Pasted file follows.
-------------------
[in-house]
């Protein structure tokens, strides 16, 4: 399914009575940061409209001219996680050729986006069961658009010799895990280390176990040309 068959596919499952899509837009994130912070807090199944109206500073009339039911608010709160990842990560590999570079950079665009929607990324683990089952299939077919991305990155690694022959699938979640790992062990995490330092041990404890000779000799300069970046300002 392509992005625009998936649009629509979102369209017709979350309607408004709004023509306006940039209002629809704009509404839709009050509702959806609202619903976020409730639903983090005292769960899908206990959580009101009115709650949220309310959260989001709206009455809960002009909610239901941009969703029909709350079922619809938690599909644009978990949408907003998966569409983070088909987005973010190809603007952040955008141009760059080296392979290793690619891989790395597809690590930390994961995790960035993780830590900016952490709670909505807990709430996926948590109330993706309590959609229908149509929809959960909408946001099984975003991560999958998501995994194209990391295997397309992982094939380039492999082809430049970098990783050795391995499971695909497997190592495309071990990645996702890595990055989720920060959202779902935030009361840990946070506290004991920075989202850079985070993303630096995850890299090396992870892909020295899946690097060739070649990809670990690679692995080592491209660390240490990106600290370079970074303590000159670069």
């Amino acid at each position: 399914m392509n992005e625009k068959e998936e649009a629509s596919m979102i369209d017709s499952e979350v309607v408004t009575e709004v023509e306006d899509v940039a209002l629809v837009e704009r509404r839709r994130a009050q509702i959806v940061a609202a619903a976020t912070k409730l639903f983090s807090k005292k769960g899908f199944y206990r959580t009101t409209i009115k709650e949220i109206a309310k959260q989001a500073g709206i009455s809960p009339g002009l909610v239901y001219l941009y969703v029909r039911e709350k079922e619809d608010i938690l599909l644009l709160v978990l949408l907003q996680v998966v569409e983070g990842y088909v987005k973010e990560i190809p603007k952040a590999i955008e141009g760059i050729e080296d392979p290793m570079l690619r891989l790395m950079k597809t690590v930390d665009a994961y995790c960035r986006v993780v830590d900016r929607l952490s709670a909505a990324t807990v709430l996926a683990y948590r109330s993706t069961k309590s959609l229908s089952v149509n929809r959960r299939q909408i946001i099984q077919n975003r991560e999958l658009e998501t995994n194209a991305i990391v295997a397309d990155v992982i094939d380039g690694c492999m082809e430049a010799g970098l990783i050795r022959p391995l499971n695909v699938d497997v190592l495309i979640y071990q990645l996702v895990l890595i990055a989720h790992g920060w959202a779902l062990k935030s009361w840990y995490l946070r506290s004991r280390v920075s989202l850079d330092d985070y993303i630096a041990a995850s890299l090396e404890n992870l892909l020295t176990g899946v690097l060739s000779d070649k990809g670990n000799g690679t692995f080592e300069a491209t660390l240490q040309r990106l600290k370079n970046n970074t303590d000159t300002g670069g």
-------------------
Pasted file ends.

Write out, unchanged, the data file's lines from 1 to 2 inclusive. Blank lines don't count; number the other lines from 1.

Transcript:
[in-house]
């Protein structure tokens, strides 16, 4: 399914009575940061409209001219996680050729986006069961658009010799895990280390176990040309 068959596919499952899509837009994130912070807090199944109206500073009339039911608010709160990842990560590999570079950079665009929607990324683990089952299939077919991305990155690694022959699938979640790992062990995490330092041990404890000779000799300069970046300002 392509992005625009998936649009629509979102369209017709979350309607408004709004023509306006940039209002629809704009509404839709009050509702959806609202619903976020409730639903983090005292769960899908206990959580009101009115709650949220309310959260989001709206009455809960002009909610239901941009969703029909709350079922619809938690599909644009978990949408907003998966569409983070088909987005973010190809603007952040955008141009760059080296392979290793690619891989790395597809690590930390994961995790960035993780830590900016952490709670909505807990709430996926948590109330993706309590959609229908149509929809959960909408946001099984975003991560999958998501995994194209990391295997397309992982094939380039492999082809430049970098990783050795391995499971695909497997190592495309071990990645996702890595990055989720920060959202779902935030009361840990946070506290004991920075989202850079985070993303630096995850890299090396992870892909020295899946690097060739070649990809670990690679692995080592491209660390240490990106600290370079970074303590000159670069």